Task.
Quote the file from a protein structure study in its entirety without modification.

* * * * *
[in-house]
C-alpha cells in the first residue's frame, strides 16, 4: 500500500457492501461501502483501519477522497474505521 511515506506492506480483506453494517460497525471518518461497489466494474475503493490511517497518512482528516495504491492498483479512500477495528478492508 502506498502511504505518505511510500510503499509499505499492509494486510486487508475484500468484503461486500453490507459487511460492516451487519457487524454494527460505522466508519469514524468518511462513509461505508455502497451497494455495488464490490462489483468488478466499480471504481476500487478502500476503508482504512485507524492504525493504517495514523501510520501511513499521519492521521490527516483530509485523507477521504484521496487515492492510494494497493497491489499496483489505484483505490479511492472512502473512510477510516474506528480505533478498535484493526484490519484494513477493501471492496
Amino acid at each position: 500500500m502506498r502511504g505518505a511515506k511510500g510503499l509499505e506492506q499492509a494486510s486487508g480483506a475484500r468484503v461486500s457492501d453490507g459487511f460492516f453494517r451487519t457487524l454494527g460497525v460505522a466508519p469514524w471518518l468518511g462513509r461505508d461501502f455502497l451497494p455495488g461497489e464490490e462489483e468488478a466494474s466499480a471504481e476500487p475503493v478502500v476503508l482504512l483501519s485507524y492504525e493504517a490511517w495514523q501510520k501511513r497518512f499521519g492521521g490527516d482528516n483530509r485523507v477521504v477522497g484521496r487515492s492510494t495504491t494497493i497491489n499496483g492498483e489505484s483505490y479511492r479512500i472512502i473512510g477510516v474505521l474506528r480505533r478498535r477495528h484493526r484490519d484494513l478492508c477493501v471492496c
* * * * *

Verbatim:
[in-house]
C-alpha cells in the first residue's frame, strides 16, 4: 500500500457492501461501502483501519477522497474505521 511515506506492506480483506453494517460497525471518518461497489466494474475503493490511517497518512482528516495504491492498483479512500477495528478492508 502506498502511504505518505511510500510503499509499505499492509494486510486487508475484500468484503461486500453490507459487511460492516451487519457487524454494527460505522466508519469514524468518511462513509461505508455502497451497494455495488464490490462489483468488478466499480471504481476500487478502500476503508482504512485507524492504525493504517495514523501510520501511513499521519492521521490527516483530509485523507477521504484521496487515492492510494494497493497491489499496483489505484483505490479511492472512502473512510477510516474506528480505533478498535484493526484490519484494513477493501471492496
Amino acid at each position: 500500500m502506498r502511504g505518505a511515506k511510500g510503499l509499505e506492506q499492509a494486510s486487508g480483506a475484500r468484503v461486500s457492501d453490507g459487511f460492516f453494517r451487519t457487524l454494527g460497525v460505522a466508519p469514524w471518518l468518511g462513509r461505508d461501502f455502497l451497494p455495488g461497489e464490490e462489483e468488478a466494474s466499480a471504481e476500487p475503493v478502500v476503508l482504512l483501519s485507524y492504525e493504517a490511517w495514523q501510520k501511513r497518512f499521519g492521521g490527516d482528516n483530509r485523507v477521504v477522497g484521496r487515492s492510494t495504491t494497493i497491489n499496483g492498483e489505484s483505490y479511492r479512500i472512502i473512510g477510516v474505521l474506528r480505533r478498535r477495528h484493526r484490519d484494513l478492508c477493501v471492496c